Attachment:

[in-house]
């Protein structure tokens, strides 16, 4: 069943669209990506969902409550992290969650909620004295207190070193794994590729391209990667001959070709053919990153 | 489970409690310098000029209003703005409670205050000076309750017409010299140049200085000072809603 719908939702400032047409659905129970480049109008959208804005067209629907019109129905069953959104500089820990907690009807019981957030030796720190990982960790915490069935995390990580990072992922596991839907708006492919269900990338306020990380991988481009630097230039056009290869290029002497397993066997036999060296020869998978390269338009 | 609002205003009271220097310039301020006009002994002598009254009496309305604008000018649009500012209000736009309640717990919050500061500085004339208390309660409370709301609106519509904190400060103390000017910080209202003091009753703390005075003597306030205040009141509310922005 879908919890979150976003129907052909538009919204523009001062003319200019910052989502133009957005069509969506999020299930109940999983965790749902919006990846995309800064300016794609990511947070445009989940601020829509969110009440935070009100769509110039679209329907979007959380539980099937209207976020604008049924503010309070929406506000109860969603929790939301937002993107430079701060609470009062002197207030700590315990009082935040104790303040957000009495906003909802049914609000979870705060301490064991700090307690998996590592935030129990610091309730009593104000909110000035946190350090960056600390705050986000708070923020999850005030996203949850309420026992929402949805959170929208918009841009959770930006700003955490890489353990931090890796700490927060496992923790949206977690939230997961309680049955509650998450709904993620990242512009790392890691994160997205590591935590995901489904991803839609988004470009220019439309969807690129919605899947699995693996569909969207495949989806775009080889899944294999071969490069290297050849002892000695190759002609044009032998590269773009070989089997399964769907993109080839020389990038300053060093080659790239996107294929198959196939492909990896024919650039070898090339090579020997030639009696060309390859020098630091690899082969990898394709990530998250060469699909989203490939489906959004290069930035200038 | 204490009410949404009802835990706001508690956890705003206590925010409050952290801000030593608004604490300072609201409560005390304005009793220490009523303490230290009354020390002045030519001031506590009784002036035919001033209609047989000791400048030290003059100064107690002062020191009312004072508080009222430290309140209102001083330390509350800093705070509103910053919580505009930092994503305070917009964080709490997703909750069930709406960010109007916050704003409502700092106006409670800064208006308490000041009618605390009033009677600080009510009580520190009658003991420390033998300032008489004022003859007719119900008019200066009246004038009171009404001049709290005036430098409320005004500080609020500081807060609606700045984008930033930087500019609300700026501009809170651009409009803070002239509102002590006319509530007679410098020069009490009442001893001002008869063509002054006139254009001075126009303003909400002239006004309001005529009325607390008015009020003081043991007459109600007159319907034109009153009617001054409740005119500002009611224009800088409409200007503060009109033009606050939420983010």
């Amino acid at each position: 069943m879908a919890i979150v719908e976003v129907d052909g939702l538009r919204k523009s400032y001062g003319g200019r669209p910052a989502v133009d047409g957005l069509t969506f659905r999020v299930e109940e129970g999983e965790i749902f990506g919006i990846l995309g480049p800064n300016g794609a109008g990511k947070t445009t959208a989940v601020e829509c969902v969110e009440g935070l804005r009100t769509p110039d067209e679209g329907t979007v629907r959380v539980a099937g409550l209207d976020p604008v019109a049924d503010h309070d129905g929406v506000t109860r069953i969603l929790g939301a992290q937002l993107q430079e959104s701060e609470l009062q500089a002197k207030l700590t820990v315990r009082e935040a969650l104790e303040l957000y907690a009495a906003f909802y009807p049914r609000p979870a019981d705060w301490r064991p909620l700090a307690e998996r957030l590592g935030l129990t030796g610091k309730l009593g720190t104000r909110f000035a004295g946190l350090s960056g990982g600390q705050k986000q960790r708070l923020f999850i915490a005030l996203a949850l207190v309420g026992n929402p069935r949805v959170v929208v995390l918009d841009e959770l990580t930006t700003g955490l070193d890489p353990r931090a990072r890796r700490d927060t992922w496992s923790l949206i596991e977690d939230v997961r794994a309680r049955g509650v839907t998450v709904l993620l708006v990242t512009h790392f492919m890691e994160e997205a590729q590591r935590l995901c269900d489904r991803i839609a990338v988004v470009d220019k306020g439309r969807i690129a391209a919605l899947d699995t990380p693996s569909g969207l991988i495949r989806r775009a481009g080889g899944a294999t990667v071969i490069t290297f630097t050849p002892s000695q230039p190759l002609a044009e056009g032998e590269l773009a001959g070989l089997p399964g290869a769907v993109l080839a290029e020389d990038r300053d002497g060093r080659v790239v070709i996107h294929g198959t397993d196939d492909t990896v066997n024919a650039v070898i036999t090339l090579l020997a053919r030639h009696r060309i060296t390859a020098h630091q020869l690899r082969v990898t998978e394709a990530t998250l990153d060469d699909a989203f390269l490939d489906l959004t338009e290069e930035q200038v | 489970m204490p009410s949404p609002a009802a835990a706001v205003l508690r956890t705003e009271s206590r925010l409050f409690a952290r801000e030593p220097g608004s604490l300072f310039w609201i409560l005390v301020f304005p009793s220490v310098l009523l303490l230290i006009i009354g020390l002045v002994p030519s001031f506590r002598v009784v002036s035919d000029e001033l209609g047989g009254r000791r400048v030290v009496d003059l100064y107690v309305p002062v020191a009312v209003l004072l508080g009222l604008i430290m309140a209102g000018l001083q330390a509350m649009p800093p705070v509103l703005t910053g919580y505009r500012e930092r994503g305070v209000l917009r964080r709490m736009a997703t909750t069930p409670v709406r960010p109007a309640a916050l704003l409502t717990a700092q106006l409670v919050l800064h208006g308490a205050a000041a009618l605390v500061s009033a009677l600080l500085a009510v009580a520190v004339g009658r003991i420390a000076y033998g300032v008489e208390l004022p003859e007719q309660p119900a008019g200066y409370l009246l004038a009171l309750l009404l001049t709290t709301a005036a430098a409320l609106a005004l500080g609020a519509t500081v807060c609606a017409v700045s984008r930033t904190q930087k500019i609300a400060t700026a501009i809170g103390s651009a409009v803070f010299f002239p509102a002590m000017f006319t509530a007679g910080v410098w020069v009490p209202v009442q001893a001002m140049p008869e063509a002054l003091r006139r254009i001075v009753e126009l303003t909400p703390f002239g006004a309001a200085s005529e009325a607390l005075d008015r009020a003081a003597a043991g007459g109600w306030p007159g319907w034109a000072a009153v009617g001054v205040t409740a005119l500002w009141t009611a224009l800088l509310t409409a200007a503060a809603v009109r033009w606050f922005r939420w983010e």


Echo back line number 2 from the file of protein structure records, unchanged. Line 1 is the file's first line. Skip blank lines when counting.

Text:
């Protein structure tokens, strides 16, 4: 069943669209990506969902409550992290969650909620004295207190070193794994590729391209990667001959070709053919990153 | 489970409690310098000029209003703005409670205050000076309750017409010299140049200085000072809603 719908939702400032047409659905129970480049109008959208804005067209629907019109129905069953959104500089820990907690009807019981957030030796720190990982960790915490069935995390990580990072992922596991839907708006492919269900990338306020990380991988481009630097230039056009290869290029002497397993066997036999060296020869998978390269338009 | 609002205003009271220097310039301020006009002994002598009254009496309305604008000018649009500012209000736009309640717990919050500061500085004339208390309660409370709301609106519509904190400060103390000017910080209202003091009753703390005075003597306030205040009141509310922005 879908919890979150976003129907052909538009919204523009001062003319200019910052989502133009957005069509969506999020299930109940999983965790749902919006990846995309800064300016794609990511947070445009989940601020829509969110009440935070009100769509110039679209329907979007959380539980099937209207976020604008049924503010309070929406506000109860969603929790939301937002993107430079701060609470009062002197207030700590315990009082935040104790303040957000009495906003909802049914609000979870705060301490064991700090307690998996590592935030129990610091309730009593104000909110000035946190350090960056600390705050986000708070923020999850005030996203949850309420026992929402949805959170929208918009841009959770930006700003955490890489353990931090890796700490927060496992923790949206977690939230997961309680049955509650998450709904993620990242512009790392890691994160997205590591935590995901489904991803839609988004470009220019439309969807690129919605899947699995693996569909969207495949989806775009080889899944294999071969490069290297050849002892000695190759002609044009032998590269773009070989089997399964769907993109080839020389990038300053060093080659790239996107294929198959196939492909990896024919650039070898090339090579020997030639009696060309390859020098630091690899082969990898394709990530998250060469699909989203490939489906959004290069930035200038 | 204490009410949404009802835990706001508690956890705003206590925010409050952290801000030593608004604490300072609201409560005390304005009793220490009523303490230290009354020390002045030519001031506590009784002036035919001033209609047989000791400048030290003059100064107690002062020191009312004072508080009222430290309140209102001083330390509350800093705070509103910053919580505009930092994503305070917009964080709490997703909750069930709406960010109007916050704003409502700092106006409670800064208006308490000041009618605390009033009677600080009510009580520190009658003991420390033998300032008489004022003859007719119900008019200066009246004038009171009404001049709290005036430098409320005004500080609020500081807060609606700045984008930033930087500019609300700026501009809170651009409009803070002239509102002590006319509530007679410098020069009490009442001893001002008869063509002054006139254009001075126009303003909400002239006004309001005529009325607390008015009020003081043991007459109600007159319907034109009153009617001054409740005119500002009611224009800088409409200007503060009109033009606050939420983010």